Through our culinary creations, we try to bring back childhood memories, and reimagine traditional “oma” (translates to “grandmother”) soul-warming comfort food. Earlier this year, Gannerhof was awarded 17 points by Gault&Milau – a first of its kind in the Tyrol region.

What’s your personal culinary philosophy?

Respect and love are the heart of what I do, both as a chef, and as a host of Gannerhof restaurant.

Why do you think Austrian cuisine is not as popular as it can be around the world?

Due to the largely organic nature of the ingredients we use in our dishes, the best culinary flavours have to be tasted here in Austria. Unfortunately, the perception of Austrian cuisine abroad is reduced to clichés such as wiener schnitzel, fried chicken, and apple strudel.

How do you think Gannerhof can change that perspective?

Together with Koch.Campus, a non-profit association formed by chefs and high quality of producers for agriculture and wine, we exchange ideas and collaborate to introduce Austria as a gourmet destination to an international audience.

Austrian Gourmet Week in Singapore is also one of these initiatives where we bring out some of our amazing alpine ingredients and showcase their exquisite flavours. These events can help more people realise that Austria has an excellent gastronomic culture that is yet undiscovered. Last year, we hosted some of the best chefs in Austria for a workshop at the Gannerhof to redefine Alpine winter cuisine. Inspired by how historically people of the Alpine valleys ate in winter decades ago, we explored contemporary ways of pickling, fermenting and preserving the local ingredients.

HR Ratsch on the Wine Road (c) Tom-Lamm
Indulge in Austrian wine at Ratsch on the Wine Road. [Image credit: Tom-Lamm]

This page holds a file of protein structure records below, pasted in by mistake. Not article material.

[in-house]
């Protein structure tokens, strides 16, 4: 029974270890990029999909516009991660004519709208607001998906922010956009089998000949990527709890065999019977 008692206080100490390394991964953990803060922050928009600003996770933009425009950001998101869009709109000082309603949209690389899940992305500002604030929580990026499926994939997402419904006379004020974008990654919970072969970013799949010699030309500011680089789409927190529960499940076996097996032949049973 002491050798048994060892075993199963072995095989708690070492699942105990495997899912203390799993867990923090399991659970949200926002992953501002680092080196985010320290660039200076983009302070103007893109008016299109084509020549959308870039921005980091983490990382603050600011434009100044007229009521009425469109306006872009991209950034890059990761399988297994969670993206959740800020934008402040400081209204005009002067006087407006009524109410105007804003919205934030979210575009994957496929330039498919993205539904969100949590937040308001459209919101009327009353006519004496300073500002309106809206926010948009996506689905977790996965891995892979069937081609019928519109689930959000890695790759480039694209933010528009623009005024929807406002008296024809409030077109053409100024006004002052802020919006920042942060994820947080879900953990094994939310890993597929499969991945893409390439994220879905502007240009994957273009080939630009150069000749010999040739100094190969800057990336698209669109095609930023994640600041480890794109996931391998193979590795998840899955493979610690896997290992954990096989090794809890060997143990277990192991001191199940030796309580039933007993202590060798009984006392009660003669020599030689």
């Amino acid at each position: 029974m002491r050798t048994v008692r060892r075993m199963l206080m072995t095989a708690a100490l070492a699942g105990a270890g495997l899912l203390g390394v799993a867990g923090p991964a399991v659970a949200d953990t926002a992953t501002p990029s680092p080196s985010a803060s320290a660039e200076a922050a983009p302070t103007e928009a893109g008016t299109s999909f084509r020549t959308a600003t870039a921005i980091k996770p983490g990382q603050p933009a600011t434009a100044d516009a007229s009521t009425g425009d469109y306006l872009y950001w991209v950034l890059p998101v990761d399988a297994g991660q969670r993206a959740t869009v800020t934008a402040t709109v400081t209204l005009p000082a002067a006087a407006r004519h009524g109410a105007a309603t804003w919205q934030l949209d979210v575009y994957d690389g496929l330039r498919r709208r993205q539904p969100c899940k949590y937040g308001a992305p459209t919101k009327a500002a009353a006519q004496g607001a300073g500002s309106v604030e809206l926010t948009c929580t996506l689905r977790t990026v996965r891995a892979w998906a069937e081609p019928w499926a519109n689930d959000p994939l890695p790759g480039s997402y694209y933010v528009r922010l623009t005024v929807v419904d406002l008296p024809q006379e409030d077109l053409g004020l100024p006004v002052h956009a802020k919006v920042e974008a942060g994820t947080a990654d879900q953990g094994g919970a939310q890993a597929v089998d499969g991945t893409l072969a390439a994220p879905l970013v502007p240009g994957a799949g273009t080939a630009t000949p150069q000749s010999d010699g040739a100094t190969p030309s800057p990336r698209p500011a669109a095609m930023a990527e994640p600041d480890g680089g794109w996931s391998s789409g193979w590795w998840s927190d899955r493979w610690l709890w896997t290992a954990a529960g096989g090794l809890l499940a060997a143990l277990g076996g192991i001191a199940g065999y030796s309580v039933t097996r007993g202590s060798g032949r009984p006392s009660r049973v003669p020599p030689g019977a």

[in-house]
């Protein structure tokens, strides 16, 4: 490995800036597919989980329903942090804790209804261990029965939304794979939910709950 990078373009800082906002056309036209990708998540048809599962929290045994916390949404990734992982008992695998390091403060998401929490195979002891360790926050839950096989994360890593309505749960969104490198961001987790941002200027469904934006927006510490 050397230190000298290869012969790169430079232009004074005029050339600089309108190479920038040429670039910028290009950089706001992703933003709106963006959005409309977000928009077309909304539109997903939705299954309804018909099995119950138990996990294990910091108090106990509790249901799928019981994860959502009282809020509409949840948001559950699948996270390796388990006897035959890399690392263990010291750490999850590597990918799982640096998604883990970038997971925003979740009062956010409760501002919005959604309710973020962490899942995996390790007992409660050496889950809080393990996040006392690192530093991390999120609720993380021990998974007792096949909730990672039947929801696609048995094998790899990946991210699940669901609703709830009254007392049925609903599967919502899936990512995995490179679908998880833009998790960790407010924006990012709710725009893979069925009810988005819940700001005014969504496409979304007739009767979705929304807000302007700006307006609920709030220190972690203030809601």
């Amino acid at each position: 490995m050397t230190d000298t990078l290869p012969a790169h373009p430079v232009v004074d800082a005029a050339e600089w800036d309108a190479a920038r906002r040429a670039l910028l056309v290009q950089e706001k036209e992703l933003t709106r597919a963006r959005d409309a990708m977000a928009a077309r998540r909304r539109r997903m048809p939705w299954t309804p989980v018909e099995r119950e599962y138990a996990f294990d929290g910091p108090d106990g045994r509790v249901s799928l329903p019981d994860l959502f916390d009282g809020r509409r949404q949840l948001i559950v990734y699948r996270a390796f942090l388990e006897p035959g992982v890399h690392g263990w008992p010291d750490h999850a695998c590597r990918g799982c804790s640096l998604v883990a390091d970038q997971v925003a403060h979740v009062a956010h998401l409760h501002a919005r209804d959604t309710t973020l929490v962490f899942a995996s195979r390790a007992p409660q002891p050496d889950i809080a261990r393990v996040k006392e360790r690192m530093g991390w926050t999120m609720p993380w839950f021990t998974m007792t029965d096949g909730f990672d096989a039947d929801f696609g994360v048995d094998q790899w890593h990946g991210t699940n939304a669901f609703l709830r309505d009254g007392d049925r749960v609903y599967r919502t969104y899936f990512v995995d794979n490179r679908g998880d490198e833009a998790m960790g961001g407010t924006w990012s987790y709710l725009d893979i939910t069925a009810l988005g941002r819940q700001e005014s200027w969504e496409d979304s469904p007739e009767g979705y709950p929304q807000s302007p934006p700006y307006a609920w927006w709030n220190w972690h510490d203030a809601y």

Austria makes some really great wines. Why don’t we see more Austrian wines in this part of the world? 

In fact, Singapore offers quite a good range of wines from Austria. We have many artisanal wines made from unique indigenous grape varieties produced by small family vineyards which may end up in the shadow of larger wine exporters from other European countries, and hence maybe that is why Austrian wines are not as popular yet.

If you had to recommend one dining experience to someone travelling to Austria for the first time, what would it be? Aside from Gannerhof, of course! 

Journey to greater heights literally with Austrian gastronomy on the mountains. We have Alpine huts where award-winning chefs present haute cuisine showcasing the stunning flavours of our natural ingredients found in the peaks and valleys of Tyrol.

Separately, a Gault&Millau Gourmet Festival takes place every September in Vienna. Award-winning chefs from different regions showcase their culinary creations made with ingredients that grow in our mountains, valleys, meadows, forests and lakes. This is a must-visit event for all food lovers as the quality and variety of regional specialities are excellent!


Austrian Gourmet Week will take place at Andaz Singapore from 29 October to 2 November 2022, and will feature an exclusive four-hands dinner experience by guest chefs Josef Mühlmann of Gannerhof and Armin Leitgeb at 665°F.

[Main image credit: Matteo Marioli Fotografia]